Academic fields are rapidly converging to form emerging hybrids with tongue-twisting names such as psychoneuroimmunology. But, Ryff says, integrative work cannot tell the whole story -- or hope to create tailored, individualized interventions -- unless researchers pay heed to the broader cultural context of their work.
A renowned expert on the psychology of aging, Ryff recently demonstrated that human well-being in the U.S. is directly linked with biological markers such as stress cortisol levels and cardiovascular risk. Now, expanding the work through a proposed study called MidLife in Japan (MIDJA), Ryff wants to learn how varied cultures harbor different notions of well-being, and how those notions might interplay with biology.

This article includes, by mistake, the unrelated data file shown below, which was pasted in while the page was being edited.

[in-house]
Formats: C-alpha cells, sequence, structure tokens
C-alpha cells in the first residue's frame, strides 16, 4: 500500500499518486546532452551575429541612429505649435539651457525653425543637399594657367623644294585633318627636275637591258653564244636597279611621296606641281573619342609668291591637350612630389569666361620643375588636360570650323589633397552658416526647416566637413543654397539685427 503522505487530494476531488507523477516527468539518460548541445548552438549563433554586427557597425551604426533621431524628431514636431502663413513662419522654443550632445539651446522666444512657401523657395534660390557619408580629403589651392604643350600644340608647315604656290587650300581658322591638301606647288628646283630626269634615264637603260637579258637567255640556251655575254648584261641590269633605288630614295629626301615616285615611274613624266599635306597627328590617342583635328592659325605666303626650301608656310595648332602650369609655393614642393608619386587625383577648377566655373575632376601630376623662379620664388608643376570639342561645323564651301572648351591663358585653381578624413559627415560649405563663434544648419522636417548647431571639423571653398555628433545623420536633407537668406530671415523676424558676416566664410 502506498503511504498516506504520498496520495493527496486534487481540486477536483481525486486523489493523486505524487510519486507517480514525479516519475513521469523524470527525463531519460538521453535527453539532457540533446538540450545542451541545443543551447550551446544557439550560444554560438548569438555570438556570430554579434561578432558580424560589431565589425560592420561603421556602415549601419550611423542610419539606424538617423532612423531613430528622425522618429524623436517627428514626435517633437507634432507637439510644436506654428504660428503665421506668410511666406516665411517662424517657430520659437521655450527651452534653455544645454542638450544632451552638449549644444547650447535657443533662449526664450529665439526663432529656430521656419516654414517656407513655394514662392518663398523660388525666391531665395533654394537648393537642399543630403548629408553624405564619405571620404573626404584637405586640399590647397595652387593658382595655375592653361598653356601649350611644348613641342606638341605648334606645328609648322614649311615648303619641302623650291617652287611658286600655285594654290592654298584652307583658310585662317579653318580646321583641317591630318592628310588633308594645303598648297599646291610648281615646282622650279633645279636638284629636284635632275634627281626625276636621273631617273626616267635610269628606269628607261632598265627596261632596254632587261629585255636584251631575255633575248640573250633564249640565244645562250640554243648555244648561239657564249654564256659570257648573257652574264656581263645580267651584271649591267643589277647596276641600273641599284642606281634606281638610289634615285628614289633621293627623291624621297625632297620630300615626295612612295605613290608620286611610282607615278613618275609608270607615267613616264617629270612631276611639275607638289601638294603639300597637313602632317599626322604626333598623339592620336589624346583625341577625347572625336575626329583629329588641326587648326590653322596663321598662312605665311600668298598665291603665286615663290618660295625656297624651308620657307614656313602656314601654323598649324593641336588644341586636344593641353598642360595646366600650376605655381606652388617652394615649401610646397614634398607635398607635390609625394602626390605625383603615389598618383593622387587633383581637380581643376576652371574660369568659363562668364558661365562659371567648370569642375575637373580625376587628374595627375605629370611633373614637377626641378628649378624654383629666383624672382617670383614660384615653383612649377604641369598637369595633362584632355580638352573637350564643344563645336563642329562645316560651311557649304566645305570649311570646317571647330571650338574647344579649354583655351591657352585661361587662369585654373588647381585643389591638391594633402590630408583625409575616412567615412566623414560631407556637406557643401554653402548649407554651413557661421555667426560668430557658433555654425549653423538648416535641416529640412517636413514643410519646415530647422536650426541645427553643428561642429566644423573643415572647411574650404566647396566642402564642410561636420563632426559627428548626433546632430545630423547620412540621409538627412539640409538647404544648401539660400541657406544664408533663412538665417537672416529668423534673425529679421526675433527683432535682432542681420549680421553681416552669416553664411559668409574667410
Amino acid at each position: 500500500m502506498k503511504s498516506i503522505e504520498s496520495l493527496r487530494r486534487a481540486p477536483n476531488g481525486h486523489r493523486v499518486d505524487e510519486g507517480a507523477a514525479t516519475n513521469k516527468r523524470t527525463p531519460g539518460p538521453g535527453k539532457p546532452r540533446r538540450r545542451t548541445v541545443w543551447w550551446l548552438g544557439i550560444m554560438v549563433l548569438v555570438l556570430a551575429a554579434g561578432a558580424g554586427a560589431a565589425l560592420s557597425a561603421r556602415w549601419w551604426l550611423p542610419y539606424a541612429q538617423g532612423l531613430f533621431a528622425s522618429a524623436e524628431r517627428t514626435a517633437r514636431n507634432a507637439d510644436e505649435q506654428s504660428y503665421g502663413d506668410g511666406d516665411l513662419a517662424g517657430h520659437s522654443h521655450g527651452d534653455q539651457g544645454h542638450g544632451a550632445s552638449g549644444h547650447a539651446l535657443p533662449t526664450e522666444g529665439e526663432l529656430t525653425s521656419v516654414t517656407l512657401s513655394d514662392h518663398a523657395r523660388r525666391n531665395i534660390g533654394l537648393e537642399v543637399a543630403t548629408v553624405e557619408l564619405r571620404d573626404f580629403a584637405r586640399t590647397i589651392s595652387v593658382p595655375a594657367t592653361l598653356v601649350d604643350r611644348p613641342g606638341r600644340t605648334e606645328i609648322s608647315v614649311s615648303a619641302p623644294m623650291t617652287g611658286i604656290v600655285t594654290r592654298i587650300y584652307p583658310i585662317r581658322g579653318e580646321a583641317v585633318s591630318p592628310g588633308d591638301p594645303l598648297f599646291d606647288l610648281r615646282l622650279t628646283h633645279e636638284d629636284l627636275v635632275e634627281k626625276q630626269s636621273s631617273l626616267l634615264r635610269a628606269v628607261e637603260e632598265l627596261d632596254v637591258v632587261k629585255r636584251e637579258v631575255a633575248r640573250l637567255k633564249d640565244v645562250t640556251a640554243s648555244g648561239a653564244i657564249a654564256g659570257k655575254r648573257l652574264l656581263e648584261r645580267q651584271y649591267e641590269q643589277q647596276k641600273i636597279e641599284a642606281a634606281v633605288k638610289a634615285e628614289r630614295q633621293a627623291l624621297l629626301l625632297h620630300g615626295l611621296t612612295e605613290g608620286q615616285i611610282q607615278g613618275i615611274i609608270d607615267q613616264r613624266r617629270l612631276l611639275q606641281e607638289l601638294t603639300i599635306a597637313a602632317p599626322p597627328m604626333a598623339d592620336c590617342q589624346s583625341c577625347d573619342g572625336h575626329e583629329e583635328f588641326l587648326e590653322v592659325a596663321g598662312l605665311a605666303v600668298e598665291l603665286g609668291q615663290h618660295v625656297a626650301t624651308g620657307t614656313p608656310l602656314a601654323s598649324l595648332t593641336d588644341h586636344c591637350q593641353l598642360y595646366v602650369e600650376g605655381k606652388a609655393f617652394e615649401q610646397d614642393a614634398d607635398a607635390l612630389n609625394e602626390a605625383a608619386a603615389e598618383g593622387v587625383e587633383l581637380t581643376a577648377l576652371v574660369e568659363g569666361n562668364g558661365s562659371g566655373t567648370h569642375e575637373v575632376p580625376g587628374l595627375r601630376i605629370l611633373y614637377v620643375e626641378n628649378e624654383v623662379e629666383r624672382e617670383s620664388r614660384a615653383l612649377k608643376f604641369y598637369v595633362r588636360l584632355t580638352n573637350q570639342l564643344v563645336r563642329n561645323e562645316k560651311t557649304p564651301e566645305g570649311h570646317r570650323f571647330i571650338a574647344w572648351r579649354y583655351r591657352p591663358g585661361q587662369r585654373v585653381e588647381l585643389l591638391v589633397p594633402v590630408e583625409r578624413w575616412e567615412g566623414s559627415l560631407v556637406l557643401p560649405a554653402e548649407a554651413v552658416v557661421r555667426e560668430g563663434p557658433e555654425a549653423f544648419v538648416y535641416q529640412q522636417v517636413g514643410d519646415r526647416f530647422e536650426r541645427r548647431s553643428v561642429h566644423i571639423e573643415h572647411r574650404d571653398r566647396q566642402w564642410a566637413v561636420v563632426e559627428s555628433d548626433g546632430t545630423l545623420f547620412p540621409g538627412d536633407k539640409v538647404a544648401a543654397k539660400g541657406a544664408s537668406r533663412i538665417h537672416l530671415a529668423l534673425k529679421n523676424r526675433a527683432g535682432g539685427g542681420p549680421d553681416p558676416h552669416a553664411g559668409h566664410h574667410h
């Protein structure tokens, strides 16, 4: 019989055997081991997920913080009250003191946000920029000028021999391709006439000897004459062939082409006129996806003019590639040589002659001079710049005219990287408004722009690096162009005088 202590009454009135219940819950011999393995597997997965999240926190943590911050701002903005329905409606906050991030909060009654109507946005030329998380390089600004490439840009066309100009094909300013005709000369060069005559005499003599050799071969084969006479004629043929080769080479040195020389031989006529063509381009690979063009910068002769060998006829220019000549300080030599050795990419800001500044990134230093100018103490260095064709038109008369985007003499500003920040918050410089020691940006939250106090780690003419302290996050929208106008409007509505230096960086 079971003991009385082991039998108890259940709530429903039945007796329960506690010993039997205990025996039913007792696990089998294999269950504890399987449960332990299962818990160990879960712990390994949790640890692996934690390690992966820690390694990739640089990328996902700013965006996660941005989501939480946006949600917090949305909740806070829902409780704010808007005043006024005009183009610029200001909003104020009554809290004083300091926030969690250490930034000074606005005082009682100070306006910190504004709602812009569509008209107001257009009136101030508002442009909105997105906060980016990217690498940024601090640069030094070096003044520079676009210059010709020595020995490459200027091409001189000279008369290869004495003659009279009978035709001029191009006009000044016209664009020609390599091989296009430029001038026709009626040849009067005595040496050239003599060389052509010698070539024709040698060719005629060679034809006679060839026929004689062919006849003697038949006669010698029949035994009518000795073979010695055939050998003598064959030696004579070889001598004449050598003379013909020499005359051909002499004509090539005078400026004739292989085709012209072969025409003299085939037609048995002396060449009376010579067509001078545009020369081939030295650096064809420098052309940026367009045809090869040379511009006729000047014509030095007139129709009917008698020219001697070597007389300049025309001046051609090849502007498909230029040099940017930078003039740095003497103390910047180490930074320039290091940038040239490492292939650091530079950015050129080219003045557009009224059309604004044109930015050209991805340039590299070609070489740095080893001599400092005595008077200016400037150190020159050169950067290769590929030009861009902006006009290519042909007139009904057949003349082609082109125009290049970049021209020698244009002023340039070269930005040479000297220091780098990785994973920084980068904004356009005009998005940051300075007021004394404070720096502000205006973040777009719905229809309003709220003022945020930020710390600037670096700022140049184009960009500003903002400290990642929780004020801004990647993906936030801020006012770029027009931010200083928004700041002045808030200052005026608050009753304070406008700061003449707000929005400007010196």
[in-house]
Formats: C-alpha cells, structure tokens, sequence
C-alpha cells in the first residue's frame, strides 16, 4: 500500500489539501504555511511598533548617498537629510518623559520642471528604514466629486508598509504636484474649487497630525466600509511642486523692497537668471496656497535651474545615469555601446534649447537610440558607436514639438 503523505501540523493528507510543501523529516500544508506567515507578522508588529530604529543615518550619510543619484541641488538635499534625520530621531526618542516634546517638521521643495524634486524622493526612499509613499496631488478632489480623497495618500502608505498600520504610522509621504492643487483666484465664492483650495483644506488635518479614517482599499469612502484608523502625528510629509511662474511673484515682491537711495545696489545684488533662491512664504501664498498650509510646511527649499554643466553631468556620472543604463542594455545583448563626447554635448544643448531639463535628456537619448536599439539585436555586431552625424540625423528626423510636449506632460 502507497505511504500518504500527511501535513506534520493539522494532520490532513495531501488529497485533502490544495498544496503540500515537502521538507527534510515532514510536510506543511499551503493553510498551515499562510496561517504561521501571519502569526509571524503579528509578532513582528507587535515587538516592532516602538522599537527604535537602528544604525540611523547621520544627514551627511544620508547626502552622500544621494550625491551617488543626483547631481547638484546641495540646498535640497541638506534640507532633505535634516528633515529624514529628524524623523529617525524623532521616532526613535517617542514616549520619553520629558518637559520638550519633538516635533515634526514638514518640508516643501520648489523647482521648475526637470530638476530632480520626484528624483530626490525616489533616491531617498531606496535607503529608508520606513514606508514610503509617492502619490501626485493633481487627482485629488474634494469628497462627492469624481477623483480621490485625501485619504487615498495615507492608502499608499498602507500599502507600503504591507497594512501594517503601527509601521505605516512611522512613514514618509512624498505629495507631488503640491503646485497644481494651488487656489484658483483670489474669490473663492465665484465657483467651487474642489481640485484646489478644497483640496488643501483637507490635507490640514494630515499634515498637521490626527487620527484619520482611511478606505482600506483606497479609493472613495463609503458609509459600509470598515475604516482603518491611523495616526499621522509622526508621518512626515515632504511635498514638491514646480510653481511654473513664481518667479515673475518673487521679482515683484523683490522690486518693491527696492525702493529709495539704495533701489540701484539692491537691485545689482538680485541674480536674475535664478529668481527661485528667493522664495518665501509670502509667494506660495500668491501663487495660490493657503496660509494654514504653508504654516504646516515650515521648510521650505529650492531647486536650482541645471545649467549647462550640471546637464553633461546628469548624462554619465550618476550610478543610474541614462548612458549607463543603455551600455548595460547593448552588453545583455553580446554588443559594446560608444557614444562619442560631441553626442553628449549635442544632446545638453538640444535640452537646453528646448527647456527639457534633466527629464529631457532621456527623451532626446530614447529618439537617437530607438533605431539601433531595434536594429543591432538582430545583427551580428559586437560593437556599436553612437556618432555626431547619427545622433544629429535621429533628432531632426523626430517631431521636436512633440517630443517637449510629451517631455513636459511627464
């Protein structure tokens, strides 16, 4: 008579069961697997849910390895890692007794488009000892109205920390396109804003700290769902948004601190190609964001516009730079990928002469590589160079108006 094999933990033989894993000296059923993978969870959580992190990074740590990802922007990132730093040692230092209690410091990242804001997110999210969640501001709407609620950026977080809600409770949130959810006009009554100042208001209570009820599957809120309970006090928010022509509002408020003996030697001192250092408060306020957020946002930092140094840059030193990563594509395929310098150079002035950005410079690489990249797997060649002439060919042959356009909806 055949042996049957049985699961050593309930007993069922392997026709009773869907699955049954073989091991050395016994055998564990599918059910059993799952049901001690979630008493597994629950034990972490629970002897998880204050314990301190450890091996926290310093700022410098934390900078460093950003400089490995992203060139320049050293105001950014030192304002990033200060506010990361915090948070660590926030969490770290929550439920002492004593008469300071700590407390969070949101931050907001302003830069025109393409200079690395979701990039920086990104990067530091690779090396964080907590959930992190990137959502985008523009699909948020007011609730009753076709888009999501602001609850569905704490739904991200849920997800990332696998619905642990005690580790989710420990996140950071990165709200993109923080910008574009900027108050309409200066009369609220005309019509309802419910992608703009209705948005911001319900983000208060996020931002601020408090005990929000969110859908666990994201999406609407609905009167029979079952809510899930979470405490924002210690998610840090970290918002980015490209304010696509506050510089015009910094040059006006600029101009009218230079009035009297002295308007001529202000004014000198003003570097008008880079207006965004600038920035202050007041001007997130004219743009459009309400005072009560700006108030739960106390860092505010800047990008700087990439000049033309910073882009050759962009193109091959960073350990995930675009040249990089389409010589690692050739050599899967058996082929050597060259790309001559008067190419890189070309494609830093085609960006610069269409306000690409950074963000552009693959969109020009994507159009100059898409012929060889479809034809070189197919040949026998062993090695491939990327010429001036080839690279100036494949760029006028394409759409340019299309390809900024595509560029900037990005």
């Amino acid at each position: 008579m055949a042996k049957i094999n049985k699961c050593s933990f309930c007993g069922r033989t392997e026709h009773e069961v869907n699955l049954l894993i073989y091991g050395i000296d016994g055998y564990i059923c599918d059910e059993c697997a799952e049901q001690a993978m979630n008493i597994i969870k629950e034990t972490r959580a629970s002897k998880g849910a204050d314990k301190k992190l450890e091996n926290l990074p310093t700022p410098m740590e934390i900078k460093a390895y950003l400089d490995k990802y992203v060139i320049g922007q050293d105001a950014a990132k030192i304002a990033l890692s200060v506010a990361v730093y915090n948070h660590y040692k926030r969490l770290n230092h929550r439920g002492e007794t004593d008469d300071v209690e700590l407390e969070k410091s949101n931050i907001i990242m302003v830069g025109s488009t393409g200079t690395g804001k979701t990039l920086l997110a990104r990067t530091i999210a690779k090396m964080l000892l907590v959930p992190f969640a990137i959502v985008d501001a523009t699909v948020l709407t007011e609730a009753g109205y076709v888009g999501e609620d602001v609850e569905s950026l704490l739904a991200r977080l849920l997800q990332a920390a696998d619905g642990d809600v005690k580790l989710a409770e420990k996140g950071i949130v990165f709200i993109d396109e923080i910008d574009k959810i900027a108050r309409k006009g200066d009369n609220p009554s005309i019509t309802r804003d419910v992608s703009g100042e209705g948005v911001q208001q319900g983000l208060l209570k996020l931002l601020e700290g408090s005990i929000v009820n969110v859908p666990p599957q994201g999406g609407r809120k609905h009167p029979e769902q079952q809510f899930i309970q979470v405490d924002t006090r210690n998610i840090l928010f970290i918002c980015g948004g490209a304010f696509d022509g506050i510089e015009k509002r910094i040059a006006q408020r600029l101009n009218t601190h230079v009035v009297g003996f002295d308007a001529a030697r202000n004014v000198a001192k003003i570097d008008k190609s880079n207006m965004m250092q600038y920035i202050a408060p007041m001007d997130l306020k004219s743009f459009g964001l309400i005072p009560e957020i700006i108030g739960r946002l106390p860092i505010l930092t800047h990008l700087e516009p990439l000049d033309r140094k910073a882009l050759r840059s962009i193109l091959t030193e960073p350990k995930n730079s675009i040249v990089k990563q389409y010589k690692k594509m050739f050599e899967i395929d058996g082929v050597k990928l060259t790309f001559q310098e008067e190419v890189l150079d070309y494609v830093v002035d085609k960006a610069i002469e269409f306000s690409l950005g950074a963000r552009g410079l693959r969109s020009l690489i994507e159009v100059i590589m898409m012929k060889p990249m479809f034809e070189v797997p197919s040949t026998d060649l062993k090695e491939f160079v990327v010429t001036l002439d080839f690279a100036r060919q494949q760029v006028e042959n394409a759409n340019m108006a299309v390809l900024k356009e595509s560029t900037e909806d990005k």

Well-being, Ryff says, is essentially a measure of how purposefully a person engages with life.
"Psychosocial factors are important everywhere but components of those factors vary in cultures," says Ryff, who has collected preliminary cross-cultural data in collaboration with Japanese researchers. "Even though cultures differ in what they consider the mark of a healthy individual, [we want to show] that different components of well-being will still be linked with biology."
Where independence and individualism are signature features of American culture, Japan has traditionally been a culture of interdependence and filial obligation. Ryff and colleagues from Japan, Stanford University and the University of Michigan plan to survey a large sample of adults in Tokyo to gather extensive socio-demographic and psychosocial information, coupled with mental and physical health asse
Contact: Carol Ryff
University of Wisconsin-Madison